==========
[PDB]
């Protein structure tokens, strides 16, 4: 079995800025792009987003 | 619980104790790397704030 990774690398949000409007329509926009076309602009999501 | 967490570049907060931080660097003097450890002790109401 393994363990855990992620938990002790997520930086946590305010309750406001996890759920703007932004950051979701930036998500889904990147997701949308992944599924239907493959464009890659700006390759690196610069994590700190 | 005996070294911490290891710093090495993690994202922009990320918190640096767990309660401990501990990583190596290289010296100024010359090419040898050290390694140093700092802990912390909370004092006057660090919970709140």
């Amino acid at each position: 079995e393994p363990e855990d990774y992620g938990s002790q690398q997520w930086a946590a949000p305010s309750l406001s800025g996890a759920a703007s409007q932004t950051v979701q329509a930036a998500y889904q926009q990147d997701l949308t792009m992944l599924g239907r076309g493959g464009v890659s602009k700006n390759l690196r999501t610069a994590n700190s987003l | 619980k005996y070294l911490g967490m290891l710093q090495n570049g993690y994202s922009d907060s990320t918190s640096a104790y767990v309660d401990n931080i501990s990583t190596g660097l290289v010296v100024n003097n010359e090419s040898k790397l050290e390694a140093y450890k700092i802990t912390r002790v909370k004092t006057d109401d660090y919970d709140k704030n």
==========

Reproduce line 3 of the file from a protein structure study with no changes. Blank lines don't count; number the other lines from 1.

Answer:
């Amino acid at each position: 079995e393994p363990e855990d990774y992620g938990s002790q690398q997520w930086a946590a949000p305010s309750l406001s800025g996890a759920a703007s409007q932004t950051v979701q329509a930036a998500y889904q926009q990147d997701l949308t792009m992944l599924g239907r076309g493959g464009v890659s602009k700006n390759l690196r999501t610069a994590n700190s987003l | 619980k005996y070294l911490g967490m290891l710093q090495n570049g993690y994202s922009d907060s990320t918190s640096a104790y767990v309660d401990n931080i501990s990583t190596g660097l290289v010296v100024n003097n010359e090419s040898k790397l050290e390694a140093y450890k700092i802990t912390r002790v909370k004092t006057d109401d660090y919970d709140k704030n």